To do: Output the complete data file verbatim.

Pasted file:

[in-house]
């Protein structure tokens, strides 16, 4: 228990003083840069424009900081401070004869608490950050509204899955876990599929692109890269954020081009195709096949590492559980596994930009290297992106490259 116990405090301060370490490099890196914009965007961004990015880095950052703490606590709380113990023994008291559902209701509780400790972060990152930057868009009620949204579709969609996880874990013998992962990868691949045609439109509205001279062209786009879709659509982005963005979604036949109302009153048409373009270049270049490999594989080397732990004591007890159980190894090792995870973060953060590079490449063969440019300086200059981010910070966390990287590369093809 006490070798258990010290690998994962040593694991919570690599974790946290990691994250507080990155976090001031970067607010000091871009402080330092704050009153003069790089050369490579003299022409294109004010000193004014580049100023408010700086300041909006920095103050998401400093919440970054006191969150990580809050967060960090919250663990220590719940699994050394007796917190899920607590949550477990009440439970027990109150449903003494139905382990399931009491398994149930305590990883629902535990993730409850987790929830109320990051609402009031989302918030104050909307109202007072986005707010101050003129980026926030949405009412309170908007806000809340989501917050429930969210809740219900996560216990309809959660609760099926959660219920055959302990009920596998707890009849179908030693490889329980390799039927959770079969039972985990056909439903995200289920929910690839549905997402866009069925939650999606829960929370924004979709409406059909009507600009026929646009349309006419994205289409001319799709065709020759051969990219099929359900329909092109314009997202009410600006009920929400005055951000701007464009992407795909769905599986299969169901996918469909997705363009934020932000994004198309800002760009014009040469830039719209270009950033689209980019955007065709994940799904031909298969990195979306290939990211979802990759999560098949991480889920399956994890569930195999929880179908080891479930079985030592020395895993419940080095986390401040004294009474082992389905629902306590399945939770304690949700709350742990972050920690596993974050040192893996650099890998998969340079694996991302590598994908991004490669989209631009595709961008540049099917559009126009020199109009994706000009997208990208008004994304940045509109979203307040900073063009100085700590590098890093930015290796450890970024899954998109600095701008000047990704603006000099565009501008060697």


[in-house]
């Protein structure tokens, strides 16, 4: 228990003083840069424009900081401070004869608490950050509204899955876990599929692109890269954020081009195709096949590492559980596994930009290297992106490259 116990405090301060370490490099890196914009965007961004990015880095950052703490606590709380113990023994008291559902209701509780400790972060990152930057868009009620949204579709969609996880874990013998992962990868691949045609439109509205001279062209786009879709659509982005963005979604036949109302009153048409373009270049270049490999594989080397732990004591007890159980190894090792995870973060953060590079490449063969440019300086200059981010910070966390990287590369093809 006490070798258990010290690998994962040593694991919570690599974790946290990691994250507080990155976090001031970067607010000091871009402080330092704050009153003069790089050369490579003299022409294109004010000193004014580049100023408010700086300041909006920095103050998401400093919440970054006191969150990580809050967060960090919250663990220590719940699994050394007796917190899920607590949550477990009440439970027990109150449903003494139905382990399931009491398994149930305590990883629902535990993730409850987790929830109320990051609402009031989302918030104050909307109202007072986005707010101050003129980026926030949405009412309170908007806000809340989501917050429930969210809740219900996560216990309809959660609760099926959660219920055959302990009920596998707890009849179908030693490889329980390799039927959770079969039972985990056909439903995200289920929910690839549905997402866009069925939650999606829960929370924004979709409406059909009507600009026929646009349309006419994205289409001319799709065709020759051969990219099929359900329909092109314009997202009410600006009920929400005055951000701007464009992407795909769905599986299969169901996918469909997705363009934020932000994004198309800002760009014009040469830039719209270009950033689209980019955007065709994940799904031909298969990195979306290939990211979802990759999560098949991480889920399956994890569930195999929880179908080891479930079985030592020395895993419940080095986390401040004294009474082992389905629902306590399945939770304690949700709350742990972050920690596993974050040192893996650099890998998969340079694996991302590598994908991004490669989209631009595709961008540049099917559009126009020199109009994706000009997208990208008004994304940045509109979203307040900073063009100085700590590098890093930015290796450890970024899954998109600095701008000047990704603006000099565009501008060697």